Nashville issues legal statement on marijuana law after State AG’s opinion

FILE-In this Friday, April 22, 2016 file photo, a marijuana bud is seen at a medical marijuana facility in Unity, Maine. (AP Photo/Robert F. Bukaty, File)
FILE-In this Friday, April 22, 2016 file photo, a marijuana bud is seen at a medical marijuana facility in Unity, Maine. (AP Photo/Robert F. Bukaty, File)

NASHVILLE, Tenn. (WKRN) – Last week, the Tennessee Attorney General issued a statement saying city ordinances that decriminalize small amounts of marijuana violate state law.

In September, the Metro Council approved a bill in a 35-3 vote that allows officers the discretion to give someone a $50 fine or community service if they are found with less than a half ounce of marijuana.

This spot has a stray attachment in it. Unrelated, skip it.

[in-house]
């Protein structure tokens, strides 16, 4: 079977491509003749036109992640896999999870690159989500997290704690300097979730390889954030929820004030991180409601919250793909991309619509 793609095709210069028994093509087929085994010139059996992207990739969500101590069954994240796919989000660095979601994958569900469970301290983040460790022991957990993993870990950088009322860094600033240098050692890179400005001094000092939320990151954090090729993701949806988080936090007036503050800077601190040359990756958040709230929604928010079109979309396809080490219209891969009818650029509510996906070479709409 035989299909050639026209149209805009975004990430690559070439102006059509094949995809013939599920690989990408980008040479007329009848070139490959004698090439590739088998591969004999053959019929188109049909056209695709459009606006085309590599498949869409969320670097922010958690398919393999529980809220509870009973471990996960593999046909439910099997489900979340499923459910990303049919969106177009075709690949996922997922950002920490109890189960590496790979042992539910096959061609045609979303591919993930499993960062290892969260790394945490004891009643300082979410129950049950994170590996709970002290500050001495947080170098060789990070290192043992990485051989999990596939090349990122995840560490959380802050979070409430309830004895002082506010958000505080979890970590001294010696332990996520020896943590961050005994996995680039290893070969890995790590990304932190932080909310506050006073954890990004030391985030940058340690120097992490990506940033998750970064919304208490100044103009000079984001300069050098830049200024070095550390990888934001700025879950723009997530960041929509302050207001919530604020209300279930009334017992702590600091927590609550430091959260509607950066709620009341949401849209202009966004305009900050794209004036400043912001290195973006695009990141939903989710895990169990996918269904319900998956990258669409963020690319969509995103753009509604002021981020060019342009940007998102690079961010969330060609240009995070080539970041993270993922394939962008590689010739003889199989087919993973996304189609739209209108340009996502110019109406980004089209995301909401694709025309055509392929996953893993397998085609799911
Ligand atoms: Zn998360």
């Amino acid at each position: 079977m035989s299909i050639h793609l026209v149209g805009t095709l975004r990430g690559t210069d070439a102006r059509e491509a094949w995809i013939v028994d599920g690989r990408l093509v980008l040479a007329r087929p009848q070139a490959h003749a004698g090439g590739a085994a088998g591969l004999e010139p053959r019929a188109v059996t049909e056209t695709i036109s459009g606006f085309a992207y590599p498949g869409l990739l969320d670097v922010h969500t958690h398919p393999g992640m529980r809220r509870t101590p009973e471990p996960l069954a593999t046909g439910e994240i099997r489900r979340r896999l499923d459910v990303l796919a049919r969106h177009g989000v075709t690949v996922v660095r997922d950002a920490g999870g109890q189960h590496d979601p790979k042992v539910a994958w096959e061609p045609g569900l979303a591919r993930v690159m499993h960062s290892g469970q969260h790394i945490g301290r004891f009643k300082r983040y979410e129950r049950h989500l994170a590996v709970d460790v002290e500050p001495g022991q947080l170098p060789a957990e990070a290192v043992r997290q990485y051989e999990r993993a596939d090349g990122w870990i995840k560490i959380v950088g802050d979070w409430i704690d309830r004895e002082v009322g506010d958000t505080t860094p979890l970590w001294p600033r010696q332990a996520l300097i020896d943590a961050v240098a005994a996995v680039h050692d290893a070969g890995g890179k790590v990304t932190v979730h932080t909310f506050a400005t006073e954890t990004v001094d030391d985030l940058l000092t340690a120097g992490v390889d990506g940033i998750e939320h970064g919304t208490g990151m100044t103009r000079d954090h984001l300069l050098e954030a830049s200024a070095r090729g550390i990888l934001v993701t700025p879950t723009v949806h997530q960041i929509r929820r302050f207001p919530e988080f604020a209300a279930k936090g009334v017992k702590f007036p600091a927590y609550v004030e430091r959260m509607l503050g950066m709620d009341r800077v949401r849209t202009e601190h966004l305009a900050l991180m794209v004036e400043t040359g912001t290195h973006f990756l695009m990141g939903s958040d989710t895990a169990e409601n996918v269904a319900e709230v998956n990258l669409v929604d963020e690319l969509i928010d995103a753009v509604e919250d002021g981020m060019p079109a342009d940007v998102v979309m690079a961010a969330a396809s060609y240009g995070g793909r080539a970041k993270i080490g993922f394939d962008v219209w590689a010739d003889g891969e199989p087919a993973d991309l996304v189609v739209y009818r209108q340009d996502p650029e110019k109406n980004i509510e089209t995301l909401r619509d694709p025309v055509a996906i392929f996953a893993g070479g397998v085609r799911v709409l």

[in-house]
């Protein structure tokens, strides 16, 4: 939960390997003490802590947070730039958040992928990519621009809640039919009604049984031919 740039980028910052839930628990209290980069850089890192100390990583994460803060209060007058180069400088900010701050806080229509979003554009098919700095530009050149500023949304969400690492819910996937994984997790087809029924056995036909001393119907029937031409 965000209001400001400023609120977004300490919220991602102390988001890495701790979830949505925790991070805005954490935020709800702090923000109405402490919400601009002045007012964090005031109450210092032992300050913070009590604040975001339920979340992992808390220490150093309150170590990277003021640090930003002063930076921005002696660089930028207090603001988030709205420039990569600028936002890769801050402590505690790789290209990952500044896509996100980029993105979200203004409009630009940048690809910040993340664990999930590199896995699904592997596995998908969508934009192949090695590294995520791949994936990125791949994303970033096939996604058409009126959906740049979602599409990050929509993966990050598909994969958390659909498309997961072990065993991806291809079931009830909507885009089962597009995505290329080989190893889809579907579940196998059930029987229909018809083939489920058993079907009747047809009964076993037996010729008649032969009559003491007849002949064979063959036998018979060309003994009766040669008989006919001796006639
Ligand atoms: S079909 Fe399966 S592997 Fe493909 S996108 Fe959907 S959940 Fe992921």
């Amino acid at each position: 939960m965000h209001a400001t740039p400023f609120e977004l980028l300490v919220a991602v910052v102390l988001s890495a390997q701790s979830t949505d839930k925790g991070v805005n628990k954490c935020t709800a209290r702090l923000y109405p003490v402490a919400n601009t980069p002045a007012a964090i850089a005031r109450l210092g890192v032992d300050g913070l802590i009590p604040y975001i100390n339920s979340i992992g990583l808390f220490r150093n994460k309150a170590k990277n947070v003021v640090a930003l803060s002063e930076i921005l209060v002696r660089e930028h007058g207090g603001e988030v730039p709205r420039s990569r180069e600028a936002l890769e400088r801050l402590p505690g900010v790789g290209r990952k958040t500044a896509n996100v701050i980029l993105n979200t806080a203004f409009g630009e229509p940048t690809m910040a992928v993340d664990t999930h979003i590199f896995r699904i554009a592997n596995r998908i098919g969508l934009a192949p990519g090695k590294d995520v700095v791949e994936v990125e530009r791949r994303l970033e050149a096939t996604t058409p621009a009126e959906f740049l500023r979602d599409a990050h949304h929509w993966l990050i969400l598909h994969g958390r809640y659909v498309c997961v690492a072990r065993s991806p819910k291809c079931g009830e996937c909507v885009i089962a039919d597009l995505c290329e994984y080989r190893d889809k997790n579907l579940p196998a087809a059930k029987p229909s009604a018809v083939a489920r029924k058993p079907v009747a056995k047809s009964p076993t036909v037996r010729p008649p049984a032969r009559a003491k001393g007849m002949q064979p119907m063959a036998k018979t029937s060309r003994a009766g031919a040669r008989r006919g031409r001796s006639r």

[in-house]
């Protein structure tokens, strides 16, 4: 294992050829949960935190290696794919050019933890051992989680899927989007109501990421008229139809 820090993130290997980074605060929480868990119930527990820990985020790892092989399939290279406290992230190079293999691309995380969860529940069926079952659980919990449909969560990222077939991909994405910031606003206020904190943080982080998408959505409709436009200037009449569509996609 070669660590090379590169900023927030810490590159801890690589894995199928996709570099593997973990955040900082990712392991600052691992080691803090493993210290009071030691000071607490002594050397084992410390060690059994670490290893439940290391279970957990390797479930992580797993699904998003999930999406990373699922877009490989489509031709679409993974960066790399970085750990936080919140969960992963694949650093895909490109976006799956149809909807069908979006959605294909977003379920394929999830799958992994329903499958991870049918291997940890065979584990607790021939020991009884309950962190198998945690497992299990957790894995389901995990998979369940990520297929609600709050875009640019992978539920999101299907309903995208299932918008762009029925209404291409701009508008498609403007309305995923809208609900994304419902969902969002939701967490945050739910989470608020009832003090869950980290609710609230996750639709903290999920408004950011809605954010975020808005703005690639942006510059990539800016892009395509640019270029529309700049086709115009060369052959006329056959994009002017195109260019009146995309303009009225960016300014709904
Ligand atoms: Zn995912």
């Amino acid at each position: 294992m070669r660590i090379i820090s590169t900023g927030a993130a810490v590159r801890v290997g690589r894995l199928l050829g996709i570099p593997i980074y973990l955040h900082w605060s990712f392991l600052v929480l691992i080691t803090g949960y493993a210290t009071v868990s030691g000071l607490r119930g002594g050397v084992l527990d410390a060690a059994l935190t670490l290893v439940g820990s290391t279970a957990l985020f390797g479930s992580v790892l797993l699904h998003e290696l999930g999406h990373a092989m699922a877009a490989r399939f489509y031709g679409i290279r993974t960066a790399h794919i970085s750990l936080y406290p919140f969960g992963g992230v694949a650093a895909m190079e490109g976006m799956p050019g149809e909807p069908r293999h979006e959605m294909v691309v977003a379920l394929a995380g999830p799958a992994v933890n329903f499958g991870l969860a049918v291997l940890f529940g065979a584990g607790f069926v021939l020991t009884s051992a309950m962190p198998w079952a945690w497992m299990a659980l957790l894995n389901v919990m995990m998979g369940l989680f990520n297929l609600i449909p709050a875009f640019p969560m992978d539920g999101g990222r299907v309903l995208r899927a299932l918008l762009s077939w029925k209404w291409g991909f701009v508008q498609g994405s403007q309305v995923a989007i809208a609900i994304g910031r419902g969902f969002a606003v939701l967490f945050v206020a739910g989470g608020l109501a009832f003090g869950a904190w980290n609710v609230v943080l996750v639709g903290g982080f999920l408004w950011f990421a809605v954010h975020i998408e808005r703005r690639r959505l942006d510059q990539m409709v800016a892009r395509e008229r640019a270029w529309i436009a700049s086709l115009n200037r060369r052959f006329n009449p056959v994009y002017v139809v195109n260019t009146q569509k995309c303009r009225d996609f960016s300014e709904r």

Attorney General Herbert Slatery says the new statute can’t stand.

“By giving police officers the option to issue a municipal citation instead of a criminal warrant for marijuana possession, the city ordinances bypass the district attorney general’s authority to prosecute the offense under the Drug Control Act,” Slatery said.

However, Metro Nashville’s Director of Law says while they “understand his position,” they believe they “have a good faith legal argument that the ordinance is not preempted by state law.”

Jon Cooper’s statement reads in full: “The Metro Council overwhelming passed the ordinance creating a civil penalty for possession of small amounts of marijuana. We have reviewed the Attorney General’s opinion and understand his position. However, we believe we have a good faith legal argument that the ordinance is not preempted by state law. At this point, we do not believe a change in the police department’s enforcement practice is warranted.”